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Beneath Flanders Fields: The Tunnellers' War, 1914-1918 Hardcover – 1 Sep 2003
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About the Author
The authors: Peter Barton is a filmmaker and military historian specializing in the underground war. Peter Doyle is a geologist and expert on the role of terrain in World War I. Johan Vandewalle is an archaeologist, photographer and the foremost explorer of the forgotten tunnels of Flanders.
Top customer reviews
There are plentiful contemporary diagrams and photographs of projected operations as well as modern colour photographs of the author's investigations. The three author's different specialties avoids the common author bias of single author books, with the eye for detail giving the military and amateur enthusiast alike a mass of information.
A must for the military and amateur enthusiast at a very reasonable hardback price, this book fills a gap of a little known but highly important theatre of operations, little known due to the secrecy involved in wartime mining.
This book is a real eye opener as to what was happening beneath the trenches.
There were 1000's of guys involved in tunnelling under German lines to plant tons and tons of explosives at many places along the front in order to blow up enemy trenches to try and possibly shorten and win the war.
There were 1000's of casualties on both sides due to the effects of this form of warfare, and huge craters left all along the Western Front.
This is a well written book with plenty of illustrations and photos, recommended reading for those with an interest in the Great War.
You'll find a bit of everything, the daily life of the sappers, the claustrophobia, the geology of Flanders and how technical problems were overcome, and the unfortunate and gruesome reality of war in the tunnels, or the frenetic digging from both sides as they both tried to gain an advantage and "lift" the other side with inordinate amounts of explosives planted below their trenches and strongholds. Specially interesting as well is the battlefield archaeology, the state of some galleries today that for some reason or other were drained, and that provide a glimpse into a surreal claustrophobic world complete with mattresses, bottles, spent cartridges, abandoned explosives where galleries had long collapsed.
If you're a mining engineer, a geologist, or have some interest in military engineer corps or in WW1 History in general, this book is absolutely mandatory. The way the authors manage to connect the many threads from many disciplines in a coherent narrative without burdening the reader with a dry speech while at the same time documenting solidly everything is superbly done. There's a good assortment of period photographs and the occasional diagrams illustrating shafts, galleries, geology, as well as contemporary photographs from recently found galleries, and their dangers. Many thanks to the authors for a splendid job.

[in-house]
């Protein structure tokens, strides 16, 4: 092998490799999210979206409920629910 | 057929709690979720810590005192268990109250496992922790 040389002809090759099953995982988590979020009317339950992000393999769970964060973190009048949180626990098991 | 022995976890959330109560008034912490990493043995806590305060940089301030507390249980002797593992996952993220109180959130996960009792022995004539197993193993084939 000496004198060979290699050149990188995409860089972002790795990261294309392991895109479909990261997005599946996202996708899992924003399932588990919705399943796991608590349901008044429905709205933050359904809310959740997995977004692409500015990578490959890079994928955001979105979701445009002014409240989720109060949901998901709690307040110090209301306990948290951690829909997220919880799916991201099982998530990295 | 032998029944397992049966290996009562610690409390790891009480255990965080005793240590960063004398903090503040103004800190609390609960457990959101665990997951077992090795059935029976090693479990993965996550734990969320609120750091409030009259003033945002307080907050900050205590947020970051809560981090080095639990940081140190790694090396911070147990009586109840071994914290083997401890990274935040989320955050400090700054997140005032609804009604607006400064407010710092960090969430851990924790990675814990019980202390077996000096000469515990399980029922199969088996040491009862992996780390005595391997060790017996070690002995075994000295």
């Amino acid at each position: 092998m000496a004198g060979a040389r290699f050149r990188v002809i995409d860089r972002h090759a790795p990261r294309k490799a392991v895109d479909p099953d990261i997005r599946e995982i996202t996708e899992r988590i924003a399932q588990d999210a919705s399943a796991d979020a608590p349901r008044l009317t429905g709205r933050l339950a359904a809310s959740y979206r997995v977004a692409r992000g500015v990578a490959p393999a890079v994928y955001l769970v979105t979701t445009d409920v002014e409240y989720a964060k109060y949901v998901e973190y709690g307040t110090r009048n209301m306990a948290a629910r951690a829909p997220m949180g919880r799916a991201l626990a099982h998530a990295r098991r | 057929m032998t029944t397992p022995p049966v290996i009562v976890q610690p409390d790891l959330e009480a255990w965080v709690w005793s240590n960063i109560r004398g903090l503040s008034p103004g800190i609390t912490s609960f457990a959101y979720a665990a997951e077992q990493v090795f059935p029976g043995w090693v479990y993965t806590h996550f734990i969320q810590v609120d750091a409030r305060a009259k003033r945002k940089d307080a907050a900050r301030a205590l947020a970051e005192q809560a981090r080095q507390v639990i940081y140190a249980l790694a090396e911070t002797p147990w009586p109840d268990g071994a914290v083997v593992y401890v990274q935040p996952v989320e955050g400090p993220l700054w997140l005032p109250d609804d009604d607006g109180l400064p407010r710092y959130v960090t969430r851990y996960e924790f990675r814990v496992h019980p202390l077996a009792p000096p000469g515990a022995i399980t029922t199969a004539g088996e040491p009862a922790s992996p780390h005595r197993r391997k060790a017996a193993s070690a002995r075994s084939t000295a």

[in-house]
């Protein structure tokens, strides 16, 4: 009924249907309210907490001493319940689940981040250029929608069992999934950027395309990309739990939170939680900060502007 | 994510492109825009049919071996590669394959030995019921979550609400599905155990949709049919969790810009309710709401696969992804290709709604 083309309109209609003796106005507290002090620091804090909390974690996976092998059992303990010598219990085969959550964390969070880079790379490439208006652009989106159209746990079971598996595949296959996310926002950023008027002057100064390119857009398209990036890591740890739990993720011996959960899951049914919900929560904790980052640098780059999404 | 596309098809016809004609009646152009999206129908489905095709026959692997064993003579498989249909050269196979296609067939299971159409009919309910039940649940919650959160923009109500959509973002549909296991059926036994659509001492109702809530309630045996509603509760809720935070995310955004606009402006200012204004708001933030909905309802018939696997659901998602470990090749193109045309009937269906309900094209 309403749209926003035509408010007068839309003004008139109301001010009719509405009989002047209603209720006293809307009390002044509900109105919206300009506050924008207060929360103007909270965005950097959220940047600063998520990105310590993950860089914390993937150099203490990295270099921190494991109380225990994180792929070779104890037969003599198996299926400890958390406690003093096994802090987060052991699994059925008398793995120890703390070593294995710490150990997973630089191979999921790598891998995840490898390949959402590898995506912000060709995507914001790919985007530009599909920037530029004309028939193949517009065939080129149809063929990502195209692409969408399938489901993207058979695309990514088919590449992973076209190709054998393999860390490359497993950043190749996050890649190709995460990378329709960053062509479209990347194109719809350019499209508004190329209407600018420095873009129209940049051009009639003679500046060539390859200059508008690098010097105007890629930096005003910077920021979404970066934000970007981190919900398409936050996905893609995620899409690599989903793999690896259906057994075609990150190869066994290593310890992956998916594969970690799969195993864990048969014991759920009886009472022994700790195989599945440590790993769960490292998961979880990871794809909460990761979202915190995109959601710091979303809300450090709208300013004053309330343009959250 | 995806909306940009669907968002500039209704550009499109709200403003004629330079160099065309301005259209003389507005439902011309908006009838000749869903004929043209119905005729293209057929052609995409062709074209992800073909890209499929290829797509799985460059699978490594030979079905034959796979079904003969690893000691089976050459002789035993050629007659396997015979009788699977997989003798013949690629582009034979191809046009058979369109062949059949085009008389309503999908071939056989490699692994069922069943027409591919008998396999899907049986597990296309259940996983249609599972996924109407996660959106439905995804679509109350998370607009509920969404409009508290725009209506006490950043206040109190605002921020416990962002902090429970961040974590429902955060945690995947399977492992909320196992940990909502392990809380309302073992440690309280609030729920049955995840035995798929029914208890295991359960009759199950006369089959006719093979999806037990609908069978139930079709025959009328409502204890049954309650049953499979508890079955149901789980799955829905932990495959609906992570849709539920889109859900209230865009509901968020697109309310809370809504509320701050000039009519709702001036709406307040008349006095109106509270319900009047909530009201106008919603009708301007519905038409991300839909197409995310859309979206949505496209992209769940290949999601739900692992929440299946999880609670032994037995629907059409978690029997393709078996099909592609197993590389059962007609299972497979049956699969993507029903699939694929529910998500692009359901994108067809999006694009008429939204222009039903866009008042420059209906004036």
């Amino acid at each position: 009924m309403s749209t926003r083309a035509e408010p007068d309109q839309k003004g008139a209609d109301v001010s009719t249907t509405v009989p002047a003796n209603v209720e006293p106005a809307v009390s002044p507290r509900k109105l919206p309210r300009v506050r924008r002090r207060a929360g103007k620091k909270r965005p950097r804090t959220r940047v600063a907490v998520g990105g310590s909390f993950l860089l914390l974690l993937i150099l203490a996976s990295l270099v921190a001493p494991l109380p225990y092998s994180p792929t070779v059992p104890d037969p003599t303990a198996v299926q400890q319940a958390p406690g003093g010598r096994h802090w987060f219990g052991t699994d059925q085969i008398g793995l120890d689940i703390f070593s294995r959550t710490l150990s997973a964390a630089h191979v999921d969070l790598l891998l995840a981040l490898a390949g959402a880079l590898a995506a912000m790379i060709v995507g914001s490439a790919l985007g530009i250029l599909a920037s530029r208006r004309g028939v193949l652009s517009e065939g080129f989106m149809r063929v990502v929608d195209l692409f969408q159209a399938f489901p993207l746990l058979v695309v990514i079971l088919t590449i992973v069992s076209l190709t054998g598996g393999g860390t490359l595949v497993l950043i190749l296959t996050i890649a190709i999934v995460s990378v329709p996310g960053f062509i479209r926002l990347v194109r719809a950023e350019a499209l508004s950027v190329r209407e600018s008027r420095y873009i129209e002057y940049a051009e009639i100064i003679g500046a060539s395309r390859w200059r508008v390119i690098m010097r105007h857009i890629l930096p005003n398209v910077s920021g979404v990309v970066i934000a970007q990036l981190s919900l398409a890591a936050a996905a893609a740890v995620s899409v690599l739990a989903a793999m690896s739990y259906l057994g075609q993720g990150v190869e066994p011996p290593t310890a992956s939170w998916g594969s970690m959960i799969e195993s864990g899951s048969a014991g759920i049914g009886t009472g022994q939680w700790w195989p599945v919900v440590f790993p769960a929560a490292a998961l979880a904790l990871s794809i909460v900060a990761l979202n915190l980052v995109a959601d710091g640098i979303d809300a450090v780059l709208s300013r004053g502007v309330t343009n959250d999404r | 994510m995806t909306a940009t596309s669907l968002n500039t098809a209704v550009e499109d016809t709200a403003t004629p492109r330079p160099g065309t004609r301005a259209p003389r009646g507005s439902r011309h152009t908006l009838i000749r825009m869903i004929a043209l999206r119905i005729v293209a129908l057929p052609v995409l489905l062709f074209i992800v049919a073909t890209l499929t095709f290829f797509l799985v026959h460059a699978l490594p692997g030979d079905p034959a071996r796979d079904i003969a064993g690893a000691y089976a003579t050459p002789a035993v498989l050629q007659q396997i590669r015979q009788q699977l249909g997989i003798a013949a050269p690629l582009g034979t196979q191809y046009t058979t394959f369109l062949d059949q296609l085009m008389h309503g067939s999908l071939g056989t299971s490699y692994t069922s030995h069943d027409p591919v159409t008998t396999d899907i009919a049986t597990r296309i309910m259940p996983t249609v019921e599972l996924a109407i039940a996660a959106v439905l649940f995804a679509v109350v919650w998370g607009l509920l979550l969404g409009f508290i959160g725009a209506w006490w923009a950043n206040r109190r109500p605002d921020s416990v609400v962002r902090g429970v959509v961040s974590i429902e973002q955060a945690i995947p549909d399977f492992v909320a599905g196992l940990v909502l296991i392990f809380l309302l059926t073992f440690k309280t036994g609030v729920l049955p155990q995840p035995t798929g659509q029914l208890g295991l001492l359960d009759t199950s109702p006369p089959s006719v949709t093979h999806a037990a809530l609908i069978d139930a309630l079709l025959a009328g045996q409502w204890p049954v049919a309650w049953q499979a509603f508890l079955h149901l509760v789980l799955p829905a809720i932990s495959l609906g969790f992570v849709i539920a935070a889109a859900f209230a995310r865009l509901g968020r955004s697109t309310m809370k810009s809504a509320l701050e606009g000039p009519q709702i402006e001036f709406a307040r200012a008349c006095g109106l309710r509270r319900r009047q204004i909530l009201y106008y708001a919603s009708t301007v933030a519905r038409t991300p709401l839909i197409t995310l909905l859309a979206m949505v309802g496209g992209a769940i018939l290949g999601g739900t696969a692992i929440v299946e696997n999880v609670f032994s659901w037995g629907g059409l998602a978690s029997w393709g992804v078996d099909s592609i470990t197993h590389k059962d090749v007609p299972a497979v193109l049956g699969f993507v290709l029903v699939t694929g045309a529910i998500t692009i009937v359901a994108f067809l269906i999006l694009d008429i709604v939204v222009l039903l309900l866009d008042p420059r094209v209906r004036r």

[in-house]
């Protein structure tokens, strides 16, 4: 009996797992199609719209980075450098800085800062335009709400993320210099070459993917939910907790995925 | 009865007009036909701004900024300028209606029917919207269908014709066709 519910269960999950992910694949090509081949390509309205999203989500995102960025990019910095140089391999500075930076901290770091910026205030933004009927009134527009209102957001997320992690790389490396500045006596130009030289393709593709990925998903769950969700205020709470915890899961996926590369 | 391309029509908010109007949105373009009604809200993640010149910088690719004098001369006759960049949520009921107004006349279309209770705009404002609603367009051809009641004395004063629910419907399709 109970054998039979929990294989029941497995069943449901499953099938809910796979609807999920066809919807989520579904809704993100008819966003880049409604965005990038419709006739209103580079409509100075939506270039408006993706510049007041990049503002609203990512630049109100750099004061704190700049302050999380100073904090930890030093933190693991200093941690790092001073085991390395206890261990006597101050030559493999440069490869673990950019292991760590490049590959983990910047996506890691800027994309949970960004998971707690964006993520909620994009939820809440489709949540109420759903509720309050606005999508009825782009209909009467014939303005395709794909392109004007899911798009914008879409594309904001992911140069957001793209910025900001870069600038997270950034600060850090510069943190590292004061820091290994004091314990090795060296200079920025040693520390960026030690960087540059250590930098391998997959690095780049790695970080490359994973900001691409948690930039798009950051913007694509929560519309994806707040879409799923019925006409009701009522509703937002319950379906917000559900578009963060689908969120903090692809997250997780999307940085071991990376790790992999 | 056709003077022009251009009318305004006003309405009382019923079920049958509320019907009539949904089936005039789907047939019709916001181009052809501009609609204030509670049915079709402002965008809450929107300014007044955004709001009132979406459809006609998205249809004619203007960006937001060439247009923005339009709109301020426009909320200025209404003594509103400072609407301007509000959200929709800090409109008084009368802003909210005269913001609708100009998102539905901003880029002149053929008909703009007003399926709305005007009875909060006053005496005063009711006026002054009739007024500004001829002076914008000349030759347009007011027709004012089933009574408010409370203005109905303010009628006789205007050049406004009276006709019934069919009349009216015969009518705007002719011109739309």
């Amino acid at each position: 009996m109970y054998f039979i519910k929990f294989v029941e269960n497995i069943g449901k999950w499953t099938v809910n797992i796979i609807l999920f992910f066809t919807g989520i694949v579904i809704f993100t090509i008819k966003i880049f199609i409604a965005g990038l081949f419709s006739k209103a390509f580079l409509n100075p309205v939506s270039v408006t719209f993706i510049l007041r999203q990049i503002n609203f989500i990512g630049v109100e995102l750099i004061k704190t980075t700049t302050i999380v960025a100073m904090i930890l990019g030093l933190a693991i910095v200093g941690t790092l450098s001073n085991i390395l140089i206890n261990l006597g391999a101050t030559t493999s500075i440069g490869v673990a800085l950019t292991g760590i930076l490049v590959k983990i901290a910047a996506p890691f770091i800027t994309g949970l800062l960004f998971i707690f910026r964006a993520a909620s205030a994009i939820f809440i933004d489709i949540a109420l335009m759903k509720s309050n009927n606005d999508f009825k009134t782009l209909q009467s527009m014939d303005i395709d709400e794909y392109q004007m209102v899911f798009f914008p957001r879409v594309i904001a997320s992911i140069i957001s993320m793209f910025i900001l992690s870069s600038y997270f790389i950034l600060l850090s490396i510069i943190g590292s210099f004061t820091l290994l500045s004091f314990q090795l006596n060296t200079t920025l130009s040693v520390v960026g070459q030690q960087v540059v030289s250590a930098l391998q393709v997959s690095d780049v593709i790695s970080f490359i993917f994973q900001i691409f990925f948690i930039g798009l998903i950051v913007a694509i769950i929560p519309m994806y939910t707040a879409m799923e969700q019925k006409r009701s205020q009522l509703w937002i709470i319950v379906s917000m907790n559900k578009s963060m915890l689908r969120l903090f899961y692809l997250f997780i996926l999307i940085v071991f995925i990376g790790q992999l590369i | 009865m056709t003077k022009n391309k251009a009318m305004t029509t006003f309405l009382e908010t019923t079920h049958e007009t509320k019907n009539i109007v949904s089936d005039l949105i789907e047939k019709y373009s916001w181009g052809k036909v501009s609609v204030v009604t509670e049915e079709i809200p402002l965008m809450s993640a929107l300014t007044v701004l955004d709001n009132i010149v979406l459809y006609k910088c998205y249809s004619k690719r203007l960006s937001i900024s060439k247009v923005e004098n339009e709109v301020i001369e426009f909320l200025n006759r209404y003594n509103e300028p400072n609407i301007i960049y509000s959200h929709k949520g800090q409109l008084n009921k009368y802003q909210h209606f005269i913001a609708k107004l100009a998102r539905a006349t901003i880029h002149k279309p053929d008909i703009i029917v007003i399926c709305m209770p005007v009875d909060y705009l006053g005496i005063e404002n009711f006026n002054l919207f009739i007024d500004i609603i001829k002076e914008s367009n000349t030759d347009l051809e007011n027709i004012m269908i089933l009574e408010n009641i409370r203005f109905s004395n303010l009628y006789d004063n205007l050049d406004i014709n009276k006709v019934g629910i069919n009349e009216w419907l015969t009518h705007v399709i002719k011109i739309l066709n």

The detail is superb. Not just the anecdotal and physical evidence still available but the maps which have been found or recreated, the technical and geological data. All of this makes the book so much more than just a good read. It is a useful tool for military historians. There was so much information to absorb which led to (in my case) a much better understanding of the tunnellers' war, something I thought I had a good grasp of anyway but was surprised to see I had vastly underestimated the extent of this facet of WW1 in Flanders.
The pictures and illustration were of admirable quality and help very much with one's appreciation of the different approaches from both sides to the tunnel and bunker war.
Seriously a very nice volume, that is often expensive, because it deserves to be. Full colour on many pages, good hardback, quality research, quotations from original letters and documents, diagrams and maps. Doubtless benefits from Doyle's particular geological angle. 'Tunnellers' and 'War Underground' were both good books, but arguably this takes the whole subject to a new level (depth actually, but you know what I mean !)
Ignore me - I'm just jealous - congratualtions to all concerned. Now go and buy this book - I did and never regretted it.